We’re marking the 70th anniversary of the founding of Israel with a year-long celebration! Keep an eye out for “Memphis Celebrates Israel at 70” branding at your synagogue, at events around town, and online. In this My Israel Story series, we’re asking Memphians to tell their personal Israel stories. Do you have a story to tell?
I can remember ever since I was in middle school wanting to get on a plane and go to Israel. I remember times where I would board a plane and hope it accidently flew to Israel. It wasn’t till 2004, my senior year in High School, that I would get the chance to make that dream a reality. My brother was in Rabbinical school and I asked my mom if I could go visit him. Surprisingly she said yes, and I still remember receiving my El Al paper ticket in the mail.
It was one of the most exciting things to ever happen to me. The trip was amazing! I got to live in an apartment across the street from the President of Israel, walk through the Prime Minister’s complex every morning, and really feel what it was like to live as an Israeli. From that moment on, I knew I had to get back to Israel.
I then went on Birthright in 2006 and had an amazing time. I got to see up close so many things I had read about in Sunday School and heard the stories of our ancestors right where they happened. It was a truly magical and spiritual trip. It deepened my connection to the land and made me want to go back even more.
As soon as I got home from Birthright I wanted to figure out how I could get back. I ended up applying to work for a Birthright Tour Organizer. I remember getting a call two weeks before Birthright Summer trips started saying there was a staff opening, and if I was free, the job was mine. I dropped everything and was on a plane to Israel in charge of forty 18-26 year-olds. I got to staff eight total trips with BBYO over the course of three years. I saw more of the country than a lot of citizens get to see. I walked shoulder deep in the Jordan River, climbed numerous mountains in the north, walked thousands of stairs in Tzfat, floated in the Dead Sea more times than some people fly, and heard the story of countless Holocaust survivors, each one more impactful than the previous. Birthright shaped my view of Israel and the Israel of the future. My last trip was right after I graduated college and ended the day before I started my first real job. I remember sitting on the plane home saying I wouldn’t go back unless it was to live.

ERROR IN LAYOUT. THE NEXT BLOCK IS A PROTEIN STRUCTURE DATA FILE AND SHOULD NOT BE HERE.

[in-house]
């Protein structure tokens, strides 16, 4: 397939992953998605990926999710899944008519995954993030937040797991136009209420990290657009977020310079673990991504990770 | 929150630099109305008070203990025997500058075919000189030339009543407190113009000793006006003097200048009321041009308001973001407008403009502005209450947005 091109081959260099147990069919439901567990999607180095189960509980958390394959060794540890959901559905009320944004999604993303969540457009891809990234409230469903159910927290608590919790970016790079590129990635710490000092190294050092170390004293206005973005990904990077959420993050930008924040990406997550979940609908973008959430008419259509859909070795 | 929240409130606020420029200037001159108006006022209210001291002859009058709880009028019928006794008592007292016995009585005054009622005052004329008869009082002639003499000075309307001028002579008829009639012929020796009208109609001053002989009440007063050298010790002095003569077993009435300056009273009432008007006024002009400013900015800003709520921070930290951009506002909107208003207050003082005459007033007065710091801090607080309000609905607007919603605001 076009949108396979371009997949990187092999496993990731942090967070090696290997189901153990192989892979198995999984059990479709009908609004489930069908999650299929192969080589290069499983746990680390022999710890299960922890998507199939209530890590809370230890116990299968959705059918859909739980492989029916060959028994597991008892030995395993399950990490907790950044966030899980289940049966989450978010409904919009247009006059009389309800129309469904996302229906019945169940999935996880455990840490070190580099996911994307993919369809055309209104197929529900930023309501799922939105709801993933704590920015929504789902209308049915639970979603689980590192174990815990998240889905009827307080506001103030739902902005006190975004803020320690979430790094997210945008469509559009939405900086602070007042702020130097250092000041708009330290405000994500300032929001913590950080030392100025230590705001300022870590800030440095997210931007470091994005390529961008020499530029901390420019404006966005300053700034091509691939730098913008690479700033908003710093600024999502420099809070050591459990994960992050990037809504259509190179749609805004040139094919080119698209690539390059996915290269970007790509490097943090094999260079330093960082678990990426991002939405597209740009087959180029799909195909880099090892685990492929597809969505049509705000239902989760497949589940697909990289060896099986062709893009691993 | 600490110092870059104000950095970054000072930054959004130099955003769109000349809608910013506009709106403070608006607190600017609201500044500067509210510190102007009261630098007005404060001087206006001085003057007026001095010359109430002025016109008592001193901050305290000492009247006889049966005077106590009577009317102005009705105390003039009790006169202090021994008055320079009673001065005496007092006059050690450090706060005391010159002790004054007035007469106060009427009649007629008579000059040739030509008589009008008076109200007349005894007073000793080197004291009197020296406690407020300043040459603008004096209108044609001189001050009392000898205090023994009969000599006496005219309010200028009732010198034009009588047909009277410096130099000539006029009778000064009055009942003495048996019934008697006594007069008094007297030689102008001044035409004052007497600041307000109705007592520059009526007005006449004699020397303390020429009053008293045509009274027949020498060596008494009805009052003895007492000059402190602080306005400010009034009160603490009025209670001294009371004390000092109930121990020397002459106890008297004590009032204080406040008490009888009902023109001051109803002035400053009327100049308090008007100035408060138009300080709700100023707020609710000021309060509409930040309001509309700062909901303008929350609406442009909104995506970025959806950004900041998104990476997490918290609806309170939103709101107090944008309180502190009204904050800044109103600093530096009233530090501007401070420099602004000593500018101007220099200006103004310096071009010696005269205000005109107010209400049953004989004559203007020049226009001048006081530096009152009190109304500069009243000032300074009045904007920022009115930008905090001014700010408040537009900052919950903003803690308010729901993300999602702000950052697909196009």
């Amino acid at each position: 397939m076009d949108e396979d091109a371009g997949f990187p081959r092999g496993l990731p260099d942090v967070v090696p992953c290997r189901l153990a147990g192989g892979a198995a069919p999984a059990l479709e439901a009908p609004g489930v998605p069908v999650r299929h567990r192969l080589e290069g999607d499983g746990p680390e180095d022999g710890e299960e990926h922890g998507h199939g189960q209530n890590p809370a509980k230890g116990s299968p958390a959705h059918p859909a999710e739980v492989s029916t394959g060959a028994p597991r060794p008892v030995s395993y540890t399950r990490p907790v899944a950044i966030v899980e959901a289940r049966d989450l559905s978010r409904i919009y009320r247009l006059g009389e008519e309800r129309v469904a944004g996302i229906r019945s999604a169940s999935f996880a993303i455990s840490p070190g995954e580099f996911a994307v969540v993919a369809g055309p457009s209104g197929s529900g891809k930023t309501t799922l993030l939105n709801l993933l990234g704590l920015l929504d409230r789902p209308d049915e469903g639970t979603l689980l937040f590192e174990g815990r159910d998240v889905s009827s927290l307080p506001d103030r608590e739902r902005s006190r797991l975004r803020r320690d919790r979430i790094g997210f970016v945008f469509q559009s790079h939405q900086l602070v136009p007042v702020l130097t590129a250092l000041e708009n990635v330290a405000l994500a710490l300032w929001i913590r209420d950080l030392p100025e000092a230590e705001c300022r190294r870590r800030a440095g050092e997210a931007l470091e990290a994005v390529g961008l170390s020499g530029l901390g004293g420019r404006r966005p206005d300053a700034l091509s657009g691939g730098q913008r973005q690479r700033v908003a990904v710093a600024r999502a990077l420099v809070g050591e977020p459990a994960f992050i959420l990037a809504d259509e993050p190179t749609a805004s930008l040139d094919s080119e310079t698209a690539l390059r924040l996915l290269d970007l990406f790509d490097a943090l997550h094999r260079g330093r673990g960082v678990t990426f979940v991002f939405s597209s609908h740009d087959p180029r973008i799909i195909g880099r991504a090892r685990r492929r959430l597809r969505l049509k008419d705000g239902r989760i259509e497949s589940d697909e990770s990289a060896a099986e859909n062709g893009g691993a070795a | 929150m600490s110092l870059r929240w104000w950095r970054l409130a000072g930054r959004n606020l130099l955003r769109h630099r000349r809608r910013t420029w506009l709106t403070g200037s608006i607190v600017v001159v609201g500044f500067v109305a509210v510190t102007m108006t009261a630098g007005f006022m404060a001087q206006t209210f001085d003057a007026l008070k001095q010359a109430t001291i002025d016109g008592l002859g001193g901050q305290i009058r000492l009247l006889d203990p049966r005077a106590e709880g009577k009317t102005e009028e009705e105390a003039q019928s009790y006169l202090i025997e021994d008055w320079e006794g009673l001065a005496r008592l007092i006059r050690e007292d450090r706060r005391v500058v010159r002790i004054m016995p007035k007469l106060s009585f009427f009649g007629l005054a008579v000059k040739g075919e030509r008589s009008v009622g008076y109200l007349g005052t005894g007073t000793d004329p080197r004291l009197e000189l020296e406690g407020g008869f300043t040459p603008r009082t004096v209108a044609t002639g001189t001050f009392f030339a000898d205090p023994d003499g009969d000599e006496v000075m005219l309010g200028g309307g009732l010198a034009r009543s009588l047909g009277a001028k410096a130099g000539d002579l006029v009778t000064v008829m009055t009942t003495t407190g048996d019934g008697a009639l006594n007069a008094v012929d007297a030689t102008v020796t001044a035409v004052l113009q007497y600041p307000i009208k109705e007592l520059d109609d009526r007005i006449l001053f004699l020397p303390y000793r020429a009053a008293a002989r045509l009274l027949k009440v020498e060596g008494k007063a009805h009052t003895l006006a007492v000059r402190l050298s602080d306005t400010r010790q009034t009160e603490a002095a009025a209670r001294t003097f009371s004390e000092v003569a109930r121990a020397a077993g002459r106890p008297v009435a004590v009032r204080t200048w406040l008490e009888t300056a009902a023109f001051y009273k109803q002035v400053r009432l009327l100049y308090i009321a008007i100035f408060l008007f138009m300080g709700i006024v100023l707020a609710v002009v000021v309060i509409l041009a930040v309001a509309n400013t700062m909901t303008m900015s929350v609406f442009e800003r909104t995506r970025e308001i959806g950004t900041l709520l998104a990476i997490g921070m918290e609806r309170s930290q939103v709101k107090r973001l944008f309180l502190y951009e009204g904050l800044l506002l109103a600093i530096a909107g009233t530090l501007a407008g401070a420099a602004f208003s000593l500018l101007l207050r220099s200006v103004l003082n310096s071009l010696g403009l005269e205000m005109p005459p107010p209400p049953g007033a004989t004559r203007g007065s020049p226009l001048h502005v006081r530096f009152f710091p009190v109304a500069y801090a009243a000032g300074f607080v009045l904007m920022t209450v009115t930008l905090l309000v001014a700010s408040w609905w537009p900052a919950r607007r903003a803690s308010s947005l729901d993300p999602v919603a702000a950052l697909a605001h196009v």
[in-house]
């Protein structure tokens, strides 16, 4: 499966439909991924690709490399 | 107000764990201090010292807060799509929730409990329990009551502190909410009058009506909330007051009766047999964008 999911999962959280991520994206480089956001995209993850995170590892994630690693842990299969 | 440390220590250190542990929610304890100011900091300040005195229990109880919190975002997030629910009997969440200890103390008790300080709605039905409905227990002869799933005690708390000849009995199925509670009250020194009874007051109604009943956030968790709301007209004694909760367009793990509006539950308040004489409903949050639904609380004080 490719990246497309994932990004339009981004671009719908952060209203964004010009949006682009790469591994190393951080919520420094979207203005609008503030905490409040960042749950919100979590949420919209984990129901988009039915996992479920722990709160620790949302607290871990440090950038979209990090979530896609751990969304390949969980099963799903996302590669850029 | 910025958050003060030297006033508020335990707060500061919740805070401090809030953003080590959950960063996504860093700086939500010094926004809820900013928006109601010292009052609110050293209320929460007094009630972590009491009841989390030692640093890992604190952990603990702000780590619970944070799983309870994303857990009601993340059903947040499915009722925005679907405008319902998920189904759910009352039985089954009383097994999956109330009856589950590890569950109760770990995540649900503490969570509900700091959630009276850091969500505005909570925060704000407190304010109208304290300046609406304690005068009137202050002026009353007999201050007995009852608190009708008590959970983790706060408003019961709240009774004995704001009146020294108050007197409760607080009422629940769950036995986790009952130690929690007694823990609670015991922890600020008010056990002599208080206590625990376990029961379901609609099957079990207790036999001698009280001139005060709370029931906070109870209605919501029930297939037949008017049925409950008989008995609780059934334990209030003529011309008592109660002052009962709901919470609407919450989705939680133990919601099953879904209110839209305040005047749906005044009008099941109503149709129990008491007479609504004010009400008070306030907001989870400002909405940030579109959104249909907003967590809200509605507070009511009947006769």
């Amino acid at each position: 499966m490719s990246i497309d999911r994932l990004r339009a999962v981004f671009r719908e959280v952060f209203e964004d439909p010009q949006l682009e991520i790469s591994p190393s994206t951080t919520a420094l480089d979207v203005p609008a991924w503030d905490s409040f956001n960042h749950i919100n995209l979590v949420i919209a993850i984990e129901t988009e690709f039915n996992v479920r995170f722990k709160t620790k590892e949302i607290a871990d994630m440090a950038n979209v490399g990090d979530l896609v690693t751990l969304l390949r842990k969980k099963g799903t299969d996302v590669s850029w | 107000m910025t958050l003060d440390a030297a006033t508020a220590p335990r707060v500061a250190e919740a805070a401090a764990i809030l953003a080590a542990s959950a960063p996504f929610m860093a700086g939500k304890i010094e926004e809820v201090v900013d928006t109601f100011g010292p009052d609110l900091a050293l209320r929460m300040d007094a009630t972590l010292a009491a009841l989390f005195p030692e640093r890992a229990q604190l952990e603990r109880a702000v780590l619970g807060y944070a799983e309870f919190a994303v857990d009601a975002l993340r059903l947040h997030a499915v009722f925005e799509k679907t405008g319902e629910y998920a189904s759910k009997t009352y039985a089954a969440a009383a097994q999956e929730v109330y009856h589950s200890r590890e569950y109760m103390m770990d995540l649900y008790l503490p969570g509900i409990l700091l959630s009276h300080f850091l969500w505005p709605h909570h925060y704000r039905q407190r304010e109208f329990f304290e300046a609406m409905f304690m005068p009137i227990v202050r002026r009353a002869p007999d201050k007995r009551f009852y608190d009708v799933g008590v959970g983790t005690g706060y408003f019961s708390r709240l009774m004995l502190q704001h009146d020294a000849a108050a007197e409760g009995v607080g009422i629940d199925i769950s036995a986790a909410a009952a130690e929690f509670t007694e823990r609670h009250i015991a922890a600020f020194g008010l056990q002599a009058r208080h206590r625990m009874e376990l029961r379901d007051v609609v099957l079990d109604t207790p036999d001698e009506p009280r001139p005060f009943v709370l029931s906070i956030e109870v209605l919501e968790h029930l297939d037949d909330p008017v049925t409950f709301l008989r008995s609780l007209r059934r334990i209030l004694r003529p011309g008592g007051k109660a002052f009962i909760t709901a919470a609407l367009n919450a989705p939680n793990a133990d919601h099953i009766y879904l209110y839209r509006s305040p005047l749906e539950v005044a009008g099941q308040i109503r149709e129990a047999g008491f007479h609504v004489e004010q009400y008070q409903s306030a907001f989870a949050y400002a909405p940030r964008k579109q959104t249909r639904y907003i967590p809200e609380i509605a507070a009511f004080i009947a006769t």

Two years later I had just moved to Memphis to go back to school when a chance encounter at a Hillel event completely changed the rest of my life. I met my wife (to-be) who just happened to be in town volunteering at the Yiddishe Cup. She was visiting from Israel and was in town for just a few months. By the end of the summer, I knew that I had only one choice, and it was to follow the path I had been on and move to Israel.
Upon making Aliyah I went to Ulpan where I was surrounded by like-minded Zionists and Jews from all over the world trying to learn as much Hebrew as possible in six months before the reality of Israeli life settled in. Living in Israel wasn’t always easy, but it was always worth it. The small things in life mean so much more in Israel. I have celebrated Passover in Jerusalem, danced the night away underneath camp fire-lit skies on Mount Meron for Lag B’omer, gone scuba diving in Eilat, planted a tree, voted in Israeli Elections, and walked the streets of the old city on Yom Yirushalayim.
Israel has given me the most important things in my life, from getting married in Rishon to delivering both of my baby girls in Holon. I have seen so much of our eternal homeland and it has seen so much of me.
Although we have moved back to Memphis to be closer to family, Israel has helped me become the person I am today, and it will always have a special place in our family.
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